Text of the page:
- Hawaiian Electric Co. (HECO) says it is “disappointing” that ENGIE North America exited a planned solar and storage project over supply chain issues, but the utility does not expect other projects to be canceled.
- French energy company ENGIE was awarded the Puako solar and storage project in May 2020 and had contracted battery provider New Horizons Ahead (NHOA) to supply a 240-MWh battery storage system and act as a system integrator.
- In a statement, NHOA said it had been informed by ENGIE that it was abandoning the project due to high interconnection costs, global supply chain issues and trade disputes affecting the photovoltaic solar industry. NHOA said it is “obviously disappointed” with the decision and added that “the production issues mentioned by ENGIE are in no way related to NHOA’s technology nor scope of supply.”
HECO has worked to become a leader in solar and storage deployments as part of a goal to generate 100% renewable energy by 2045. The original Puako project was part of a 16-project procurement announced last year that totaled 460 MW of solar and nearly three GWh of storage. Last month, the utility announced a request for proposals for renewable energy projects on Hawaii Island, which it says should be paired with storage. According to a project status board, 15 renewable projects have been approved by regulators and are set to be completed in the next two years, with another four awaiting regulatory approval.
“It’s obviously disappointing when projects like Puako Solar drop out, but there are many other projects moving toward completion,” said HECO senior communications consultant Kristen Okinaka. She added that other developers have said supply chain issues may cause delays, “but none have canceled.”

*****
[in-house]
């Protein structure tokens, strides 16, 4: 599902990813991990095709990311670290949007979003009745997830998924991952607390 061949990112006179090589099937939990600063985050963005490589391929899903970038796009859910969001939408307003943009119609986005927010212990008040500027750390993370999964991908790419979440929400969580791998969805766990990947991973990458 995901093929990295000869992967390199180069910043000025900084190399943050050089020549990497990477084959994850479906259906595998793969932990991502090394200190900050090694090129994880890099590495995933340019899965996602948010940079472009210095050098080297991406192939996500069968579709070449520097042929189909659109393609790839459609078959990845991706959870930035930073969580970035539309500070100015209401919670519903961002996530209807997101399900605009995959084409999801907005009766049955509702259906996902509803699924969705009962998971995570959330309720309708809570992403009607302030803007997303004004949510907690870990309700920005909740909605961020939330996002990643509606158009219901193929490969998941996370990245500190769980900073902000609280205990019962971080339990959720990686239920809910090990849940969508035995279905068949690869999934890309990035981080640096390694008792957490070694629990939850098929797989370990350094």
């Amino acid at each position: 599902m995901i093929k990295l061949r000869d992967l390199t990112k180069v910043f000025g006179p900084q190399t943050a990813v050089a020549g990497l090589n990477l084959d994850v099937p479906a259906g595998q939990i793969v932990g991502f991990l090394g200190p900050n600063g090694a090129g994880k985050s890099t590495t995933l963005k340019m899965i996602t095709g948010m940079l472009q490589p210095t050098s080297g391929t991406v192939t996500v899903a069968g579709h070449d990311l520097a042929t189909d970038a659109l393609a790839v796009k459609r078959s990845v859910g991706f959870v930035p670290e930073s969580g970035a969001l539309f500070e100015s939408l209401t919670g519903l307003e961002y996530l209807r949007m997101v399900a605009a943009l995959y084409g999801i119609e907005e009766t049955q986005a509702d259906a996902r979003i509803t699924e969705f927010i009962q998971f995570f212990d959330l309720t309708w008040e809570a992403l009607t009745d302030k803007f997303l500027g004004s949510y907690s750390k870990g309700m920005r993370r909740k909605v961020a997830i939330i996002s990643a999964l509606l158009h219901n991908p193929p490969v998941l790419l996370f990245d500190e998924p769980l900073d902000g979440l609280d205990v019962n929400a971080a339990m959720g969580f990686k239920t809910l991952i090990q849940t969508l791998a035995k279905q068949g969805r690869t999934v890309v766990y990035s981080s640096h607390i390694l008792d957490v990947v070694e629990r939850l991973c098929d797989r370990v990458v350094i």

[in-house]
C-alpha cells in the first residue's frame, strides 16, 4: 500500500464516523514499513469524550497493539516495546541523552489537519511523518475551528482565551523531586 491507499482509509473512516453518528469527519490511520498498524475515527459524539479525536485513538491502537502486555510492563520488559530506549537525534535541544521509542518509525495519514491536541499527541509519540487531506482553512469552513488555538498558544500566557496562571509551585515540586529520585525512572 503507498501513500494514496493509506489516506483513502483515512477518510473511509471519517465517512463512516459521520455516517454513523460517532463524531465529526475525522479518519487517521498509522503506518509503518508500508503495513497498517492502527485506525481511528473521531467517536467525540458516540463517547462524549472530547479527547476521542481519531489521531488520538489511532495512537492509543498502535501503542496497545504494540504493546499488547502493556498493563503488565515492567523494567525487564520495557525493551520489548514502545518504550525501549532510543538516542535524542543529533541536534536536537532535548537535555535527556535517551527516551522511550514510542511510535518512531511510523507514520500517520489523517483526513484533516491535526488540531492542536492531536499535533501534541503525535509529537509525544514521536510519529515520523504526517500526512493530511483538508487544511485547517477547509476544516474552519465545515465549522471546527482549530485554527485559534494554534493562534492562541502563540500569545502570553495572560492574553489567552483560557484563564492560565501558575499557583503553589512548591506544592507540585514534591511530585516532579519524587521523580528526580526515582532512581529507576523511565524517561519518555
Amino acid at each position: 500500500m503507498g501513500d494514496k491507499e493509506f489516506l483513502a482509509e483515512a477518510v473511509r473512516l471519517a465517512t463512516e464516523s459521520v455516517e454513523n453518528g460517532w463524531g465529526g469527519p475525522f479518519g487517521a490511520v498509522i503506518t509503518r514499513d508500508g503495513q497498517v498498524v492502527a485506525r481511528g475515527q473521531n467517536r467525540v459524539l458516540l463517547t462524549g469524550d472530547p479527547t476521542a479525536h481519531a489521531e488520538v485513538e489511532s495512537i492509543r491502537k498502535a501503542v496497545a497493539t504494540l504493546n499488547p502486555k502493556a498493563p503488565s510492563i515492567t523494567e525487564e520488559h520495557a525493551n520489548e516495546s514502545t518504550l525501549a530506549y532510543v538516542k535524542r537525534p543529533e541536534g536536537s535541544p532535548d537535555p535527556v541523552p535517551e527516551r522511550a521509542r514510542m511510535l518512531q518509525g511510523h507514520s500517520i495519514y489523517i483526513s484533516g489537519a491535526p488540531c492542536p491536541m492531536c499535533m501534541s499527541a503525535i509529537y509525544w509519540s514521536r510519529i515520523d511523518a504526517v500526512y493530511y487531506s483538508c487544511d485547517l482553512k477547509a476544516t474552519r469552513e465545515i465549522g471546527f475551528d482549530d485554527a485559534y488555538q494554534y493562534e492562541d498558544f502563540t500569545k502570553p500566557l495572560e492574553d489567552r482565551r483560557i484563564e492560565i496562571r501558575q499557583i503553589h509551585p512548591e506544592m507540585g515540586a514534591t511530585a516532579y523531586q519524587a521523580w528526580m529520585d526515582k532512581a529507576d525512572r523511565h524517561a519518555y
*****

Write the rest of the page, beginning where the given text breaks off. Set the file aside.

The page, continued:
The ENGIE project would have been a 25-year power purchase agreement for a 60-MWac solar generating project and 240-MWh battery energy storage system.
Experts have cautioned that the global supply chain crisis — which has slowed down nearly all manufacturing and commercial sectors — could stem some storage development. In an October report, IHS Markit said that cell manufacturers, already facing supply issues, could prioritize electric vehicle clients “over relatively small energy storage system integrators,” although it still projected installations to grow. A Guidehouse Insights report also identified possible issues in acquiring raw materials as a reason manufacturers are diversifying their battery chemistries and the materials they use.
Companies like Tesla have warned that the supply chain is impacting their ability to deliver storage batteries.
ENGIE has not detailed what issues led to the decision to exit the Puako. In 2020, the company added nearly 2 GW of renewable energy in U.S. projects, part of a plan to deliver 9 GW of renewable capacity between 2019 and 2021.
The project’s cancellation also comes as solar companies are warning the Biden administration that potential tariffs on solar panels and cells imported from Asian countries could cripple the industry. The Commerce Department has been considering opening an investigation into whether Chinese manufacturers are dodging tariffs by moving production to other countries, which could result in tariffs on products from Malaysia, Vietnam and Thailand. Those three countries account for 80% of U.S. imports, according to a letter from the Solar Energy Industries Association.